Now comes a morale booster from the Pew Research Center. By a better than a two-to-one ratio, those surveyed said they like federal workers.
Another morale booster came Thursday at the White House, where President Obama celebrated 31 Service to America Medal honorees. The awards are presented each year by the Partnership for Public Service. (The Washington Post has a content-sharing relationship with the partnership.)
Obama greeted each honoree individually and “talked about how important the work was that they are all doing,” said Max Stier, the partnership’s president and chief executive. He attended the White House program, but curiously this good news event was closed to the media.
Obama “was very supportive of the work force and complimentary of what they were doing,” Stier said.
Those surveyed by the Pew Research Center also were supportive and complimentary. Of the 1,504 adults surveyed, 62 percent said they had a favorable view of federal workers; 29 percent didn’t. The survey was conducted Oct. 9 to 13, during the 16-day partial government shutdown.
On a list of 13 agencies, 12 were rated favorably, with the Centers for Disease Control and Prevention at the top, with 75 percent favorability. The Internal Revenue Service was last, at 44 percent.
Not surprisingly, the real loser in the survey was Congress. The public likes federal workers much more than the legislative branch that oversees them. Congress was rated favorably by just 23 percent in the survey, compared with 73 percent who don’t like the job Congress is doing.
Given the political climate, the high favorable rating for feds might be surprising, not because they don’t deserve it, but because it is so easy for the public to lump all of government together. The survey indicates that only 19 percent trust government to do right at least most of the time. That’s a seven-point drop since January. This makes the employee rating all the more impressive.
Also, the Pew numbers paint a much better picture of federal employees than a Washington Post poll did three years ago. In The Post survey, 52 percent said feds were overpaid. Yet, of those polled then, with recent contact with a federal employee, 73 percent said the employee performed well.
Several agencies are enjoying increased favorable ratings when compared with a Pew poll from March 2010. The Defense Department’s rating increased five points, to 72 percent; the Food and Drug Administration 7 points, to 65 percent; and CDC’s top rating was an eight-point jump. Two departments had double-digit increases: Education, 13 points, to 53 percent, and the Department of Veterans Affairs, 11 points, to 68 percent.
“It’s possible that the government shutdown may have increased appreciation for some individual agencies,” said Carroll Doherty, associate director of the Pew Research Center for the People & the Press. “We know from past polls that people view ‘the government’ much more negatively than the specific agencies and departments that make up the government.”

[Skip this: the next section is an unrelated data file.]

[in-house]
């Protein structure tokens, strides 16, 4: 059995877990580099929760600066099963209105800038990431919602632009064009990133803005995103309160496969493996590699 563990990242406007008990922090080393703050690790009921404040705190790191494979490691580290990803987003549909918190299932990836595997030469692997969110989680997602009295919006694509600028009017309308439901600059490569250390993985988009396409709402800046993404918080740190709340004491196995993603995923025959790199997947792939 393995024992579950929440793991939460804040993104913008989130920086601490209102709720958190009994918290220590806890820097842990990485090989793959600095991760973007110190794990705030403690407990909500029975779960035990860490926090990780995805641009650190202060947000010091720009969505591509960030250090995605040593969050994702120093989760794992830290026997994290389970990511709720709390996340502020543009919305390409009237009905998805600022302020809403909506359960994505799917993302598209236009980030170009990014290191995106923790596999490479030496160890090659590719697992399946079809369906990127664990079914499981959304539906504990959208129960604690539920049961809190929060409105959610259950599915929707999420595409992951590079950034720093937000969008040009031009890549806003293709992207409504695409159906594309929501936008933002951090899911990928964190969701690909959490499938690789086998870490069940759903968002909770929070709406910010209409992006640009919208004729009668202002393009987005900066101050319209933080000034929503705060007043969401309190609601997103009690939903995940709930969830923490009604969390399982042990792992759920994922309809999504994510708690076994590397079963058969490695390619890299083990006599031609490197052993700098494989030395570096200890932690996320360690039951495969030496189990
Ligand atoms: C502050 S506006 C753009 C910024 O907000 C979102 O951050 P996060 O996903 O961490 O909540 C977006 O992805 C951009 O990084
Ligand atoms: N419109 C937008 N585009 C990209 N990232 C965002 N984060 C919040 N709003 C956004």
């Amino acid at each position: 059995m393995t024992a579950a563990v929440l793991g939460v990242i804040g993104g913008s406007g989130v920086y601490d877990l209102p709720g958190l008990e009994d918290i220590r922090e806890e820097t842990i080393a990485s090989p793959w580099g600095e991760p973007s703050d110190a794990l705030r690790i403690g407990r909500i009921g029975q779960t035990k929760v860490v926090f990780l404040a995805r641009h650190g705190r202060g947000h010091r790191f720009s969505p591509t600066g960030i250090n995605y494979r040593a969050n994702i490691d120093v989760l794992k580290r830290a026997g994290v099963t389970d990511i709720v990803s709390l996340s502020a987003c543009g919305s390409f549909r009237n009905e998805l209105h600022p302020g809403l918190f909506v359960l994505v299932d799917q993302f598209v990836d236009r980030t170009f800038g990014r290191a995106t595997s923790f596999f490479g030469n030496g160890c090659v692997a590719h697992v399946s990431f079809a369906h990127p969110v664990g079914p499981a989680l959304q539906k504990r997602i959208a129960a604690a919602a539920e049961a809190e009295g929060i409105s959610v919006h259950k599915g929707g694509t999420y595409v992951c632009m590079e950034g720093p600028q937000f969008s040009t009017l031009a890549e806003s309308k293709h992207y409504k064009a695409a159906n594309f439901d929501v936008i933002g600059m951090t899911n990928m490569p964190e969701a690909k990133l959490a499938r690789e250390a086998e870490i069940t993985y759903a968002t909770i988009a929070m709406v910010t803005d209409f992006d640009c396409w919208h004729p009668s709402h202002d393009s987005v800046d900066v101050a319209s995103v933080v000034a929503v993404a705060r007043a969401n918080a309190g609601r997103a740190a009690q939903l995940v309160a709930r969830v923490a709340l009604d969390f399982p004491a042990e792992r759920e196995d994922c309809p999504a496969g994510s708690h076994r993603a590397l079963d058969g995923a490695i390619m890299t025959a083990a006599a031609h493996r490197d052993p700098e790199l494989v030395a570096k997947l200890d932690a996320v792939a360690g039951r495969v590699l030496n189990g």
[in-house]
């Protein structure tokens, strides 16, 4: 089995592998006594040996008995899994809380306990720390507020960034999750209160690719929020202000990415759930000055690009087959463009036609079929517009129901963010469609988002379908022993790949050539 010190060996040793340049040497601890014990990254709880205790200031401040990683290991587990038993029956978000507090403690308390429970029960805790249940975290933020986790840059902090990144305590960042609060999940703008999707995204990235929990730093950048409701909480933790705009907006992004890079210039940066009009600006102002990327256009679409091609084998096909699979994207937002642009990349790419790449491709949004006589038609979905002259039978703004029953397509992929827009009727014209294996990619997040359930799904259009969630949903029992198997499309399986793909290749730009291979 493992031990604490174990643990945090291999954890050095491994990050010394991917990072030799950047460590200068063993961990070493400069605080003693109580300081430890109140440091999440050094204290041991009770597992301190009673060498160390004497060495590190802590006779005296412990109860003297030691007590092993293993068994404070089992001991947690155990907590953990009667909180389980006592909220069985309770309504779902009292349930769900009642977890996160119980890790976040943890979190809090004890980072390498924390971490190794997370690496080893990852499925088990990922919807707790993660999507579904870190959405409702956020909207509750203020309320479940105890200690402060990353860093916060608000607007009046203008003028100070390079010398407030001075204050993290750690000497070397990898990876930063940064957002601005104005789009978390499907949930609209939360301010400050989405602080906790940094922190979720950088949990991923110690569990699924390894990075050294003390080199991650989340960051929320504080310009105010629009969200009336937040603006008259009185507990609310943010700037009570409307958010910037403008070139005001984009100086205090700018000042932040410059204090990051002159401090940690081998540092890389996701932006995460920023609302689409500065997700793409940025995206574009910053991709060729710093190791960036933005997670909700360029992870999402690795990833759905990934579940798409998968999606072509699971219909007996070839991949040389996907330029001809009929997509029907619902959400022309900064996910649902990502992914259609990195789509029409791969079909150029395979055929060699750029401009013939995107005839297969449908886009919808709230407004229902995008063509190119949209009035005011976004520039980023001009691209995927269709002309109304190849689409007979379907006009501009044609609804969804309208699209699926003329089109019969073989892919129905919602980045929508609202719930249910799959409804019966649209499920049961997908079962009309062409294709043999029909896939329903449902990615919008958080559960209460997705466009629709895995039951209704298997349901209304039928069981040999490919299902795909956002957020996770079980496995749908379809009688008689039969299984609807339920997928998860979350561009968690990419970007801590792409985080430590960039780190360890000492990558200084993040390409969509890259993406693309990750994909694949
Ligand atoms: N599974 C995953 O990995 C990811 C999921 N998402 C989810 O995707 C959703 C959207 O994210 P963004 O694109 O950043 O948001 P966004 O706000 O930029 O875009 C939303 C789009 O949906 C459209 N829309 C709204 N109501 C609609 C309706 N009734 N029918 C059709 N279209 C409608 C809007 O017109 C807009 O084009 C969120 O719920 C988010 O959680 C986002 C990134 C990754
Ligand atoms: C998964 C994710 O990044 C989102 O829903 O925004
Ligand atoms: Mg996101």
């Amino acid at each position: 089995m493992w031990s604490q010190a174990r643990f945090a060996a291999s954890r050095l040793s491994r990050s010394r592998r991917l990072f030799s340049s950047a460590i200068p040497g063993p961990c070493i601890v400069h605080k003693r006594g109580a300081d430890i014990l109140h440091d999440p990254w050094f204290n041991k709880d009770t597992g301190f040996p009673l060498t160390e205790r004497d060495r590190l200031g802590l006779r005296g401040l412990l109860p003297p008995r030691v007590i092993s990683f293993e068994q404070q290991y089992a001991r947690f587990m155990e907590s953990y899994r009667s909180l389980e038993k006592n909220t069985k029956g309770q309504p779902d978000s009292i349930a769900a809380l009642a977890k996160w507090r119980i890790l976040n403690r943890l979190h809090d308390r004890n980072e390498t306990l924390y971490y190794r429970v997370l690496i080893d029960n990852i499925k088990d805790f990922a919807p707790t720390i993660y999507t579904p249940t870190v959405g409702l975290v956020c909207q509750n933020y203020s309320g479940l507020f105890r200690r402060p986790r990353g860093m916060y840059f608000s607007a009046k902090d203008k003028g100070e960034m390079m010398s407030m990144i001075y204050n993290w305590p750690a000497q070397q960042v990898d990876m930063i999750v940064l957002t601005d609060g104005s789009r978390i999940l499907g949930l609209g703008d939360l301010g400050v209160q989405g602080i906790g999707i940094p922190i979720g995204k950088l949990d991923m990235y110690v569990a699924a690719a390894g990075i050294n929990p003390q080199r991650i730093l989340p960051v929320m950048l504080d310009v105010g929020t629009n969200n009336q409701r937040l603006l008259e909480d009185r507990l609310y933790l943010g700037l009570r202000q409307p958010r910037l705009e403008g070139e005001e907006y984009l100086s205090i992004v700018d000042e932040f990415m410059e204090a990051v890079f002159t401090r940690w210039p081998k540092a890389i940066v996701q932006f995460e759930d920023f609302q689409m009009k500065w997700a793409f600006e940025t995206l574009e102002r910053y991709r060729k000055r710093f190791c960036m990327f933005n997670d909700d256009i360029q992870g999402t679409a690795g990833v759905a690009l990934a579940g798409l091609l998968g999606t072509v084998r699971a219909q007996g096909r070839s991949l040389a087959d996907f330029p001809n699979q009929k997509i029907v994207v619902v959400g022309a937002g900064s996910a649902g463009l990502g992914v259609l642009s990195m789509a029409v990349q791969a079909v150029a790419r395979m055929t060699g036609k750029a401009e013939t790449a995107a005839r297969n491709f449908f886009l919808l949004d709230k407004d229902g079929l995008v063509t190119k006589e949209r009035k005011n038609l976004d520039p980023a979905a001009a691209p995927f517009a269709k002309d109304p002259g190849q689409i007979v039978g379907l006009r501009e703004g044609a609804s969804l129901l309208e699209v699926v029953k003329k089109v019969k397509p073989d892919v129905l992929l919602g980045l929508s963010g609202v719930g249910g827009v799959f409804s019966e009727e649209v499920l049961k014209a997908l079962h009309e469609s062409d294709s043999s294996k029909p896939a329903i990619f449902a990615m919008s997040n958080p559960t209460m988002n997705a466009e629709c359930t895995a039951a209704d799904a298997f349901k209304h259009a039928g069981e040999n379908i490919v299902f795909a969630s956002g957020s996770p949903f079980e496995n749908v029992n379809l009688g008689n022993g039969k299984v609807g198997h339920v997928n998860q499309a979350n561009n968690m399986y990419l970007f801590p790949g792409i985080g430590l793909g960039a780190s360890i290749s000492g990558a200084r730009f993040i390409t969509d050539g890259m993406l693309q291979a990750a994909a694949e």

Although those surveyed like federal employees and give several agencies good grades, the level of anger at the federal government is at an all-time high. Thirty percent said they were angry at government. Coupled with the 55 percent who said they felt frustrated, a whopping 85 percent were not happy with Uncle Sam’s performance. Only 12 percent said they were basically content with government.
The government fared better in an October 1997 poll, when 29 percent said they were content and 12 percent were angry. But the number frustrated then — 56 percent — was just about the same as today.
Views toward government vary with political affiliation, but less so by race. And no category gives government high marks.
Almost no tea party people, 3 percent, said they trust government to do right at least most of the time, compared with 10 percent of Republicans and 28 percent of Democrats. Among white, black and Hispanic people, 17, 24 and 21 percent, respectively, trust government always or most of the time.
Trust in government declines with age. Of people 65 and older, 15 percent trust government always or most of the time, compared with 29 percent for those ages 18 to 29. Although 29 percent isn’t great, at least the younger crowd is the most trusting of the government, and that gives it something to build on.
Scott Clement contributed to this report. Clement is a pollster with Capital Insight, the independent polling group of Washington Post Media.
Previous columns by Joe Davidson are available at wapo.st/JoeDavidson.